Blue Horizon: Kingpins’ Futurist Looks Ahead
Miguel Sanchez has been watching the industry evolve over the course of his three-decade career in denim. Sanchez is a textile engineer and the founder of consultancy Gavilan AD. He is also part of the team looking for sustainable products as part of Kingpins’ Most Sustainable Products (MSP) initiative.
Sanchez outlined some of the possibilities on the horizon for the denim industry in a presentation titled “Denim in the 23rd Century” at Kingpins Transformers in New York last year.
Among the developments in work that could change how the textile and apparel industries is done:
Robots so tiny that they are not visible to the naked eye, these nano robots attach to the fiber and can change shape to alter the look or performance of the fabric. Plus, Sanchez said, these robots can be recycled.
“People are now accustomed to denim that adapts to the shape of the body,” Sanchez said. But elastomeric fibers are not very sustainable. Imagine instead an alloy-based monofilament fiber that can adapt to a change in temperature or a new activity. It’s still in the experimental stage, Sanchez said, but shape-memory materials could transform our definition of “performance” apparel.
Coloring crystals and electromagnetic fields.
Researchers are looking at creating pigments that can change colors when exposed to certain wavelengths of light and retain that color even when the light source is removed. Consumers could, in theory, continually change the color or pattern on their garments.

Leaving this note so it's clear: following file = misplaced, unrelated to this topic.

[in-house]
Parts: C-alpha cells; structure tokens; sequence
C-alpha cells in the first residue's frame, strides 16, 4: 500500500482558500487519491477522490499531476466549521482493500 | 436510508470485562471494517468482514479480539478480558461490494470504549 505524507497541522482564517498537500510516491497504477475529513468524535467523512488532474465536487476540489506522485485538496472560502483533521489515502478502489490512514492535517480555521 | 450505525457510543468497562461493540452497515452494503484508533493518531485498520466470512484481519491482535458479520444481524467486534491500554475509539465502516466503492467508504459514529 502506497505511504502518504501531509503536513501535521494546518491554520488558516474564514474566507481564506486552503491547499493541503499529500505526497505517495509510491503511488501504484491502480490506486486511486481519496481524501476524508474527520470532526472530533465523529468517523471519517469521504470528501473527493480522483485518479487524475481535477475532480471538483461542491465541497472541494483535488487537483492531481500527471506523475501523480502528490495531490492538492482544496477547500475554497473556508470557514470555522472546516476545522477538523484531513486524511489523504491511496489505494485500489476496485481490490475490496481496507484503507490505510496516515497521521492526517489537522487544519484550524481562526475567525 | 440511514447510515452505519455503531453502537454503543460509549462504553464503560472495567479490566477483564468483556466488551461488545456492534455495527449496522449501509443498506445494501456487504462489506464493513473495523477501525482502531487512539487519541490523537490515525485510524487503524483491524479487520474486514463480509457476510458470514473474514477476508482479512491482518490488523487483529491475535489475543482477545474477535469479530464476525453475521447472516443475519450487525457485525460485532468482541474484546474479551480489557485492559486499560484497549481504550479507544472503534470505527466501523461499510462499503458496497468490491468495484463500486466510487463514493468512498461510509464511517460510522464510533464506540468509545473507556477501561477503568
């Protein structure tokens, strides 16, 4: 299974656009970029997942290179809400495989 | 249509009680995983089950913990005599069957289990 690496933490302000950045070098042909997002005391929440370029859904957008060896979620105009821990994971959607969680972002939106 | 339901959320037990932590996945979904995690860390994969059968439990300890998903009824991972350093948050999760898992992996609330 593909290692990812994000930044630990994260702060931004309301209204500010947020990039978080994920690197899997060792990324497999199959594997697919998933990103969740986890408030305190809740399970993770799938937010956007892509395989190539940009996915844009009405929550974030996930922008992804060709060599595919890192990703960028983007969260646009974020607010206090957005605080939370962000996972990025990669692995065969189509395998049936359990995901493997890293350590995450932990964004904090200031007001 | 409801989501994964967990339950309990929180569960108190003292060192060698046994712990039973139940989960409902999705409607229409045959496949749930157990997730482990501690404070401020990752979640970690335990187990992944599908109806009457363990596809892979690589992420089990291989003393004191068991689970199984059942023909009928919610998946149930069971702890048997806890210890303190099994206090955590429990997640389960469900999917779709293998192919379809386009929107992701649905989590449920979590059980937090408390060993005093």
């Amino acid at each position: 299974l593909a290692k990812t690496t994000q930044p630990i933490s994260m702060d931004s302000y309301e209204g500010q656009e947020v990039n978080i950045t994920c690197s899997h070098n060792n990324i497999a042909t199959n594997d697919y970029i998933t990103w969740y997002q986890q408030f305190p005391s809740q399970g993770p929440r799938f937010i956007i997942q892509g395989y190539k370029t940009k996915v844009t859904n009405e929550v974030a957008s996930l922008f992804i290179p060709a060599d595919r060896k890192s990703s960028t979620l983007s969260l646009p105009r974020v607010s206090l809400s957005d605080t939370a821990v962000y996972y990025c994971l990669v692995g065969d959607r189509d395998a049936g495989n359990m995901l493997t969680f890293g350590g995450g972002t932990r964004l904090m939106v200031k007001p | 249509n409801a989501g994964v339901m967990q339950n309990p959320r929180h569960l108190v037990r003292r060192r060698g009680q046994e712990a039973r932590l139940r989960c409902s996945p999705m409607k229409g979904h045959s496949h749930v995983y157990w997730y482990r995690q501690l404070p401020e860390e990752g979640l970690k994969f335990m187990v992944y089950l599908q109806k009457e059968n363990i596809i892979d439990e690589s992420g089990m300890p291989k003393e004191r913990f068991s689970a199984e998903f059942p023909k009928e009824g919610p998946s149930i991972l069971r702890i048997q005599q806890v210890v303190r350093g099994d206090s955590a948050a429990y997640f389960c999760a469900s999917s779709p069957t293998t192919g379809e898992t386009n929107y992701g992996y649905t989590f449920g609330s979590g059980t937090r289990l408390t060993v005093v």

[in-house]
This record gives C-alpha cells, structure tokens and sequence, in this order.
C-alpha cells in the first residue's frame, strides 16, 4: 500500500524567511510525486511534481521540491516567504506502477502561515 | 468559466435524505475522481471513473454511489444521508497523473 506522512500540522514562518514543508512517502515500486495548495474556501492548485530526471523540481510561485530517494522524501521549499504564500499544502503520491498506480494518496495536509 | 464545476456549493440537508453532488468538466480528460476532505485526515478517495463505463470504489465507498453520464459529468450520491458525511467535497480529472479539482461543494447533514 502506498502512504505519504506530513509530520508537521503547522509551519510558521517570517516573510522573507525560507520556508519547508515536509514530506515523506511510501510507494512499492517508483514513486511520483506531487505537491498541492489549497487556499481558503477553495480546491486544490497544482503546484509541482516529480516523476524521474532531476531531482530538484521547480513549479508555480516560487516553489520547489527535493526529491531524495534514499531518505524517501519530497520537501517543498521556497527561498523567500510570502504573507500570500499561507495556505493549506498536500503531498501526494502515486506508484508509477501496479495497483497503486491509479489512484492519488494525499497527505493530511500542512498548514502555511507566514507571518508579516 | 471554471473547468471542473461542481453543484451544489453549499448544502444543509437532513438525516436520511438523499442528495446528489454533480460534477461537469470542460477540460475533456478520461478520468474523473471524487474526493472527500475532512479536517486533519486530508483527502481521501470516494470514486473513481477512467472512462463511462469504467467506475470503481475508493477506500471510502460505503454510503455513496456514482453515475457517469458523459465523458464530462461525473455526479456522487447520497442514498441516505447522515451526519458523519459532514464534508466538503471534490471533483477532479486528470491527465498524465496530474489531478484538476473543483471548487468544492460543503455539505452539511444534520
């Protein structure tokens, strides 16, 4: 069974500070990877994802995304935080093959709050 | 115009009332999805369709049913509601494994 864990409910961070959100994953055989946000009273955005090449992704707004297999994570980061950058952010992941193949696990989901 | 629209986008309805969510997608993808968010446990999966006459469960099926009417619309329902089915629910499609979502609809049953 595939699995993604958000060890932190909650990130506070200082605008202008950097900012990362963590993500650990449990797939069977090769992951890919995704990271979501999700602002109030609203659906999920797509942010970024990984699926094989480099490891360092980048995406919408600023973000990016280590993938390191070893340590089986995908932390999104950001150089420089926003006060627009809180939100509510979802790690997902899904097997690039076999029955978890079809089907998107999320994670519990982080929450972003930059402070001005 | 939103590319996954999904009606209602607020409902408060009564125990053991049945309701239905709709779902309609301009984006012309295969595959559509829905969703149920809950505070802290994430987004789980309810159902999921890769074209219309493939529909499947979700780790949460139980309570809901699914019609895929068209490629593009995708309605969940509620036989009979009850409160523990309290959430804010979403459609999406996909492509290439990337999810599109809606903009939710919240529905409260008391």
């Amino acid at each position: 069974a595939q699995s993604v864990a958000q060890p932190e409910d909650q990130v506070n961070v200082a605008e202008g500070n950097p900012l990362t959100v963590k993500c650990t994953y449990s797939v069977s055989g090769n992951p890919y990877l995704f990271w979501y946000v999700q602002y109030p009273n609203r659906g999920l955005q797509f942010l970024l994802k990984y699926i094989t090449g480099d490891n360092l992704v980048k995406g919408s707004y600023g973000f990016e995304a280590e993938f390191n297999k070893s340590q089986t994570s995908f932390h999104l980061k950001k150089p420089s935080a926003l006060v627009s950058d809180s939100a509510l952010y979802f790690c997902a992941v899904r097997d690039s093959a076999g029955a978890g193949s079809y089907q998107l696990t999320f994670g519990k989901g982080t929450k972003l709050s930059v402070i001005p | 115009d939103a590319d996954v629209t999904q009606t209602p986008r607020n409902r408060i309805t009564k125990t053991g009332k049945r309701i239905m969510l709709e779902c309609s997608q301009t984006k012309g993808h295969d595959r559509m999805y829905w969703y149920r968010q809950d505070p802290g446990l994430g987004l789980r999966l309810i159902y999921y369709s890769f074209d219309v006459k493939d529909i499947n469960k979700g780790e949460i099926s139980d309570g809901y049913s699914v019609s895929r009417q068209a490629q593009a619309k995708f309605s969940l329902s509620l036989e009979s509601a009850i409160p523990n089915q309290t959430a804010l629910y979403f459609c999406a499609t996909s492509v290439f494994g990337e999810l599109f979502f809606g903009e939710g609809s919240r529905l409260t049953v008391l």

There are also efforts to make the manufacturing process faster and more efficient, such as AI-driven automation, ultra-fast digital printing and full customization.
But a fast and efficient supply chain could lead to oversupply. No one wants to live in a future littered with the remains of our overconsumption. So some researchers are looking at truly compostable materials.
“Denim is not only blue jeans,” Sanchez said. “If you start with fibers, everything is connected. To make it compatible for future, everything is interconnected.”
Sanchez’s presentation inspired us to ask members of the denim and apparel community about their vision for the future last fall before the Kingpins shows in Amsterdam and New York. Many said they envisioned a future that is clean, safe and equitable. You can read their predictions in the slideshow below.